The accidental notary: Apple approves notorious malware to run on Macs

Enlarge / A replica of the Trojan horse made up of thousands of computer and mobile phone components infected with various viruses and malware, named the "Cyber Horse" is displayed at the entrance to the annual Cyber Week conference at the Tel Aviv University in the Israeli city of Tel Aviv on June 20, 2016. The Cyber Horse is a piece of art composed of devices that can be harmed by malware and was created in order to prompt national and international awareness of the dangers of cyber-attacks. JACK GUEZ/AFP via Getty Images

When might an Apple malware protection pose more user risk than none at all? When it certifies a trojan as safe even though it sticks out like a sore thumb and represents one of the biggest threats on the macOS platform.

The world received this object lesson over the weekend after Apple gave its imprimatur to the latest samples of “Shlayer,” the name given to a trojan that has been among the most—if not the most—prolific pieces of Mac malware for more than two years. The seal of approval came in the form of a notarization mechanism Apple introduced in macOS Mojave to, as Apple put it, “give users more confidence” that the app they install “has been checked by Apple for malicious components.”

With the roll out of macOS Catalina, notarization became a requirement for all apps. Unless installed using methods not mentioned by Apple (more about that later), an unnotarized app will generate the following notice that says it “cant be opened because Apple cannot check it for malicious software.”


Classic Shlayer… with one big difference

On Friday, college student Peter H. Dantini found that homebrew[.]sh—a knockoff of the legitimate homebrew site—was pushing a fake Adobe Flash update and warning users that their current version lacked the latest security updates.

It was a classic Shlayer campaign that was similar to hundreds or thousands of previous ones that also used fake Flash updates to infect users with adware except for one key difference: the trojan had been notarized by Apple. Patrick Wardle, who is a security researcher at the macOS and iOS enterprise management firm Jamf, said he believes this is the first malware to receive the notarization “stamp of approval.”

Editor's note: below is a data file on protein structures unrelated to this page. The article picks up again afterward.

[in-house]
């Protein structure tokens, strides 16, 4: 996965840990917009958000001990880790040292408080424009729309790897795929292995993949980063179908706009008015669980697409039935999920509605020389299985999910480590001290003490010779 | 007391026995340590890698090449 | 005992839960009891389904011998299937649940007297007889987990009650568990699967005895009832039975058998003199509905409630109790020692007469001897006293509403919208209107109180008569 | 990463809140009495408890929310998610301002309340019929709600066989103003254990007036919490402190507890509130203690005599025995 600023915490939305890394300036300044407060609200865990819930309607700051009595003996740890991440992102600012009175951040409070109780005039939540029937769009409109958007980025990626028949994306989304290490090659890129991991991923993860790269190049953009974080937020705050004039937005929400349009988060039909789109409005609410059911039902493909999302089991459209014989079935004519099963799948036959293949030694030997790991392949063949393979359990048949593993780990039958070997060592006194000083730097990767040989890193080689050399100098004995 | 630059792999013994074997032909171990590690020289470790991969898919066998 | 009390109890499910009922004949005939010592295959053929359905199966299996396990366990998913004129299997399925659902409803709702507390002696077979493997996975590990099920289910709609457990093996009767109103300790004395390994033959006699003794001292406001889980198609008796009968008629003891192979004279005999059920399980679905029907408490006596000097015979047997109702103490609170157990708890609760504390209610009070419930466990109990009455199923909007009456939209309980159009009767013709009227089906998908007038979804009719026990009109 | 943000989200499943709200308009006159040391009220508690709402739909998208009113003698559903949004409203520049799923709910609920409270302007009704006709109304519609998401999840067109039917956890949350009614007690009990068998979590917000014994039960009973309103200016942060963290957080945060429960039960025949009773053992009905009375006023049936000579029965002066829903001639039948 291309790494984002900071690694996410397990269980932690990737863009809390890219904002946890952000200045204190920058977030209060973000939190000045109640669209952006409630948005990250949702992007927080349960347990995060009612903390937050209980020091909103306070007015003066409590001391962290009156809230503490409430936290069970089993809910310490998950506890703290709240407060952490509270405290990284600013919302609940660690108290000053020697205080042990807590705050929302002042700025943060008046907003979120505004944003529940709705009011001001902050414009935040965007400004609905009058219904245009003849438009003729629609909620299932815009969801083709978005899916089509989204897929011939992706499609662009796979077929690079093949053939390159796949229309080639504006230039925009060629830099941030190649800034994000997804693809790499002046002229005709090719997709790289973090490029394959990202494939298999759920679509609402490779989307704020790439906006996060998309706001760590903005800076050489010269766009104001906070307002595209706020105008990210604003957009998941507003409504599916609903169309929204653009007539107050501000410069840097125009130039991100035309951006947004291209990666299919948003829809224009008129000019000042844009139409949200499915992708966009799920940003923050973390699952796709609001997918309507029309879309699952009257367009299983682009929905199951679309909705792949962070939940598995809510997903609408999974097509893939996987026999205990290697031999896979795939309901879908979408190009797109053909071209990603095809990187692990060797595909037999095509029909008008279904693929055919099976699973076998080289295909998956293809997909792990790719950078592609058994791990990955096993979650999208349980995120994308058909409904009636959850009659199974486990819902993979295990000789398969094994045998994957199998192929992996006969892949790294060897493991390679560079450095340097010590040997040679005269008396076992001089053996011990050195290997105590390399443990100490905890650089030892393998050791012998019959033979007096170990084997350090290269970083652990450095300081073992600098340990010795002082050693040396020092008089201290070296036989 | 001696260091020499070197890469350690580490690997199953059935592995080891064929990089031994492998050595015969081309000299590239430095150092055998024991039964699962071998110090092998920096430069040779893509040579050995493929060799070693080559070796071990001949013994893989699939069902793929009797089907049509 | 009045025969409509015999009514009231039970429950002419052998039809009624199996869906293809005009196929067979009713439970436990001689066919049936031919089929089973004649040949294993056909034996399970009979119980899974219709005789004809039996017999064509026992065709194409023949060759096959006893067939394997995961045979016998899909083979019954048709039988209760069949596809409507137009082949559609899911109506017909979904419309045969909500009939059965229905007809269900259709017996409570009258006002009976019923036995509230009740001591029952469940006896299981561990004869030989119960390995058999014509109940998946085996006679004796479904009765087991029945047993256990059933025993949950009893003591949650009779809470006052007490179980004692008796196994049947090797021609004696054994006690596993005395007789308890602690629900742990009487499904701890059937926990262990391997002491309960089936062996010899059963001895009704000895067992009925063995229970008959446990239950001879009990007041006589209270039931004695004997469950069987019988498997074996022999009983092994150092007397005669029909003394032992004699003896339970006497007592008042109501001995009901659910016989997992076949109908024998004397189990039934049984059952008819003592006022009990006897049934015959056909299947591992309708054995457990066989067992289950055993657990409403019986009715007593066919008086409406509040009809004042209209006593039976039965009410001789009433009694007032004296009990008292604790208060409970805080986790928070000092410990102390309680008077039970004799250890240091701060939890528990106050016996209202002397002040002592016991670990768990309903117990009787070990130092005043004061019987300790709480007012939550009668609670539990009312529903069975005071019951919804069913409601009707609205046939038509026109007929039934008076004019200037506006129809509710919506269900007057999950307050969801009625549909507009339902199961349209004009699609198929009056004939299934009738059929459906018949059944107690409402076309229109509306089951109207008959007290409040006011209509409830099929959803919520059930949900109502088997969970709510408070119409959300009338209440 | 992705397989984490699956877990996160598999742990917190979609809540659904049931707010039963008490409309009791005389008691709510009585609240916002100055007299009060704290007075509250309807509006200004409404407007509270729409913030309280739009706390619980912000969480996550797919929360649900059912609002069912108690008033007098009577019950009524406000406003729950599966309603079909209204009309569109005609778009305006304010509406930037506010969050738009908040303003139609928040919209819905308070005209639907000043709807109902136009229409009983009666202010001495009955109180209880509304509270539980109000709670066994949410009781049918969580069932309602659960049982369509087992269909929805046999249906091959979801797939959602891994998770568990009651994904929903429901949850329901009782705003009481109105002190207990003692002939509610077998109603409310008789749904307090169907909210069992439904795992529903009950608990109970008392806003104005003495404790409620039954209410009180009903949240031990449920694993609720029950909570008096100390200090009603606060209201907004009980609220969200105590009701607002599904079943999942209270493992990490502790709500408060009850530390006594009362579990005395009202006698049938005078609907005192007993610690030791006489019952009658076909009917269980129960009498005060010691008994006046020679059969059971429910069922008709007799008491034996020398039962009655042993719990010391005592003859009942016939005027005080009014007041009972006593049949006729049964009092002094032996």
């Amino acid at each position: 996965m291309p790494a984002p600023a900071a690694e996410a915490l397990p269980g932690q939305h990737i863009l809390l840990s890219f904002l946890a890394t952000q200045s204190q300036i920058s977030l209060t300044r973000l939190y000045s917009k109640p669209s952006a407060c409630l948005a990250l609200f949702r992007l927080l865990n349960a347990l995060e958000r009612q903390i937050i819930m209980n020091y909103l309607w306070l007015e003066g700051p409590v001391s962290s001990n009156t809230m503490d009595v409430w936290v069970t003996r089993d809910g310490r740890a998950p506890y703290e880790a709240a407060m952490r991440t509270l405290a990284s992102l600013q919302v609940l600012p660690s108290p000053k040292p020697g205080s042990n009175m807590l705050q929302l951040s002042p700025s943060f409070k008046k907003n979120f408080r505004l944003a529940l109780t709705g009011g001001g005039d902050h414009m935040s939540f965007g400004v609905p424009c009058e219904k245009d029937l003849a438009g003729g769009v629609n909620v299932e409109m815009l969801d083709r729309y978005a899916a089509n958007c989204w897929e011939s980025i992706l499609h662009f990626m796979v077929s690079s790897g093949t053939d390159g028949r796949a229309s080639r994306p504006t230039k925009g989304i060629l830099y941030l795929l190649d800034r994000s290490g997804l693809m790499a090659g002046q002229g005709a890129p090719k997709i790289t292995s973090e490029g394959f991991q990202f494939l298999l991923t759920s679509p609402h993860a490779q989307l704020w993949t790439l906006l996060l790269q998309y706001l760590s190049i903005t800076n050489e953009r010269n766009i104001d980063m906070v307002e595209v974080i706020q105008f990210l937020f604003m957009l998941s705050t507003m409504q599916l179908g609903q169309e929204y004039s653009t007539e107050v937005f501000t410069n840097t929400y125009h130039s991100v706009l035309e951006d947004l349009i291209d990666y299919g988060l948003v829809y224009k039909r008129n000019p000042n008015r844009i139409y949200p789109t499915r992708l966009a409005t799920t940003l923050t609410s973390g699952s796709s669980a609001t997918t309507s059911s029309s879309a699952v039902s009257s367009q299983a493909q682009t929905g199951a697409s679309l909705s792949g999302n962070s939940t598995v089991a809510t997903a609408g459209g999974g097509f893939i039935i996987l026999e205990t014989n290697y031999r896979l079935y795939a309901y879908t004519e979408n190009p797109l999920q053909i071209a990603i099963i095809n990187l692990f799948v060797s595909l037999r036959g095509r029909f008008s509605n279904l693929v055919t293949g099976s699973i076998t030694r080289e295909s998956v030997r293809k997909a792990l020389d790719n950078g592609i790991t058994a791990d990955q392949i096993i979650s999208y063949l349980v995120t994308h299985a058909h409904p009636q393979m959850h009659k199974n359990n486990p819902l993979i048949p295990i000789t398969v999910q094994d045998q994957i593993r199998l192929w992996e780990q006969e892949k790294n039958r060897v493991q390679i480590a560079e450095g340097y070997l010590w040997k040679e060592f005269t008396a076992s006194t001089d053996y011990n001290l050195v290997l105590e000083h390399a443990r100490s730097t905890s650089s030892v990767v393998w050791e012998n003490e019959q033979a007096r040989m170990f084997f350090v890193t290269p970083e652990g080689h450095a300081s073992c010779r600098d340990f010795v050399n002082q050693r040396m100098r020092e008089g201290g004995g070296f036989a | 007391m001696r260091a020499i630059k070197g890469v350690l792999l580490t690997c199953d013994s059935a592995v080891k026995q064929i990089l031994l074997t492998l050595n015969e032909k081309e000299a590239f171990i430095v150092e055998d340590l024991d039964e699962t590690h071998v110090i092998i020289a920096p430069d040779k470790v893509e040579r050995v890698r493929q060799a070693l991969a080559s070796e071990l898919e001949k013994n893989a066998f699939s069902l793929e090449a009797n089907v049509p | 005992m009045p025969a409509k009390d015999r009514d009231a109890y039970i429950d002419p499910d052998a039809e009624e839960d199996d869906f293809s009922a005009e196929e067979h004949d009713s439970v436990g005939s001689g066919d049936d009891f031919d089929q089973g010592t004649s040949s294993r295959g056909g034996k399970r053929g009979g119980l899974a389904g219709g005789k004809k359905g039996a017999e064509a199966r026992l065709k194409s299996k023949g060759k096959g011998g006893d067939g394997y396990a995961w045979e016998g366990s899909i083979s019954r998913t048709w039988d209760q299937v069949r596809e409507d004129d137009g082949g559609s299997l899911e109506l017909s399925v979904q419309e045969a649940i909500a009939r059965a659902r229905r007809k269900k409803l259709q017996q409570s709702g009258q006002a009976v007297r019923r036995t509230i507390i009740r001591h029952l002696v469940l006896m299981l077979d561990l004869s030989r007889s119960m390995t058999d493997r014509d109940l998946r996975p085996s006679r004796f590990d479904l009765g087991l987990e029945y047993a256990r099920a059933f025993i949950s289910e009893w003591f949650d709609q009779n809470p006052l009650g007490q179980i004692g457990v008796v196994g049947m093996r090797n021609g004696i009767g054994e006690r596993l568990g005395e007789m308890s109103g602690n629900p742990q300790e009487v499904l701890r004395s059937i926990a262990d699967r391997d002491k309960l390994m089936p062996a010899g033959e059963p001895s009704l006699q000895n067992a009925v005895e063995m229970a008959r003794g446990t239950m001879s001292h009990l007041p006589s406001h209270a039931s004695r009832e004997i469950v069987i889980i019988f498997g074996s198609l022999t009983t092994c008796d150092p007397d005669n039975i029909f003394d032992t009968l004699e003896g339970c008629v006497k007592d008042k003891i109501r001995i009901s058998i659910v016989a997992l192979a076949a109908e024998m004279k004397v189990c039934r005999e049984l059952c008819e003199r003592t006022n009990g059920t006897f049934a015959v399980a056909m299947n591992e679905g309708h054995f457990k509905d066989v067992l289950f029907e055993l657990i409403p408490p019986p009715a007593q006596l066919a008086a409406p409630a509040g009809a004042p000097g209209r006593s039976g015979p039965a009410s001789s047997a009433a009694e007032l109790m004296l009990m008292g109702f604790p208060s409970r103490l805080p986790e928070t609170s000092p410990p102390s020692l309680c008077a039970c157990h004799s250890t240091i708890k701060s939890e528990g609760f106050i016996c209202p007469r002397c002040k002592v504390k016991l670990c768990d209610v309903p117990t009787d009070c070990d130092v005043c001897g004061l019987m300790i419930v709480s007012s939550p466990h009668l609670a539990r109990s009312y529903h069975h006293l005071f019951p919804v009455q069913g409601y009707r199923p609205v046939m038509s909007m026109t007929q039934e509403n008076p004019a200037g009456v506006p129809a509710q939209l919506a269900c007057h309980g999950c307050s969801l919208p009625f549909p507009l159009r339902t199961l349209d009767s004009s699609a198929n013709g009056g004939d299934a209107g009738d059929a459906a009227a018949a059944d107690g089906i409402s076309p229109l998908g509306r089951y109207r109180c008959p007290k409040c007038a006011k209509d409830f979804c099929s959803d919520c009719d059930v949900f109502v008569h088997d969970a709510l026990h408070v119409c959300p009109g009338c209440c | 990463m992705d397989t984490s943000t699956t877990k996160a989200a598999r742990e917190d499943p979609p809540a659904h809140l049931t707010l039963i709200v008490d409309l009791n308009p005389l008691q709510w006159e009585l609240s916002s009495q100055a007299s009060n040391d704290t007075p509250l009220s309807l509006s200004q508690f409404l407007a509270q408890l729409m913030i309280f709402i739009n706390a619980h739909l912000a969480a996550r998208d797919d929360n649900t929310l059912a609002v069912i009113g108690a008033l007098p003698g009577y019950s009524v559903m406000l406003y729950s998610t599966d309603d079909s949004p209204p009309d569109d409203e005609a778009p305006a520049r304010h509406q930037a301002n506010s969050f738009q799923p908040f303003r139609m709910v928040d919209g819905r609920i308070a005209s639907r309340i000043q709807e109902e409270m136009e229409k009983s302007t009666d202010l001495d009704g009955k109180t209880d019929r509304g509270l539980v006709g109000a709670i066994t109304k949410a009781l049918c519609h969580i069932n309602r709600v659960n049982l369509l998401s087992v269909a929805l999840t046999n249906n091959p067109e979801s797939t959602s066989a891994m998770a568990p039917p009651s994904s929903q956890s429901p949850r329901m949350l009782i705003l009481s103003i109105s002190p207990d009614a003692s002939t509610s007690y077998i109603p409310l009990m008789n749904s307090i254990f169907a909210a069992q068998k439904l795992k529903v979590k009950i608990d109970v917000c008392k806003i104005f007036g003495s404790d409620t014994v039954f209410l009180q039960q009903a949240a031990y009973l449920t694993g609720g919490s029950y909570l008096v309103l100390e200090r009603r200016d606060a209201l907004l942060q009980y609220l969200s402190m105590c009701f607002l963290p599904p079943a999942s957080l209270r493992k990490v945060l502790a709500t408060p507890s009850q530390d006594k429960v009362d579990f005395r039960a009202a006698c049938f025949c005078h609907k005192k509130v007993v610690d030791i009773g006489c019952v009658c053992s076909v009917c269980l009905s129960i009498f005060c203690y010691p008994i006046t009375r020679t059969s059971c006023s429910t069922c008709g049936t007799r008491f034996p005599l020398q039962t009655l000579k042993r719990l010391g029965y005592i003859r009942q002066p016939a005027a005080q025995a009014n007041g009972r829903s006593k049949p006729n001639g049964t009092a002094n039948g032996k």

Wardle notified Apple on Friday of the erroneously notarized file, and the company quickly revoked the certification, a move that prevented the trojan from infecting up-to-date Macs. On Sunday, Wardle said, he found the site was serving new malicious payloads that were, once again, notarized by Apple.

“Unfortunately, a system that promises trust, yet fails to deliver, may ultimately put users at more risk,” Wardle wrote in a post. “How so? If Mac users buy into Apples claims, they are likely to fully trust any and all notarized software. This is extremely problematic as known malicious software (such as OSX.Shlayer) is already (trivially?) gaining such notarization!”

Antivirus provider Malwarebytes also weighed in, saying: “Unfortunately, its starting to look like notarization may be less security and more security theater.”

In defense of notarization

In a statement, Apple officials wrote: “Malicious software constantly changes, and Apples notarization system helps us keep malware off the Mac and allows us to respond quickly when its discovered. Upon learning of this adware, we revoked the identified variant, disabled the developer account, and revoked the associated certificates. We thank the researchers for their assistance in keeping our users safe.”

In Apples defense, the company has always been clear that the notarization is “an automated system that scans your software for malicious content, checks for code-signing issues, and returns the results to you quickly.” As such, Apple has never presented it as a comprehensive security check.

And even when notarization prevents an app from being installed normally, it's not that hard to work around the mechanism. As shown in the screenshot below, courtesy of Malwarebytes, unnotarized versions of Shlayer have long presented marks with a custom background that instructed them to right-click on a disk image file, rather than double-click it as normal, and then select opRead More – Source

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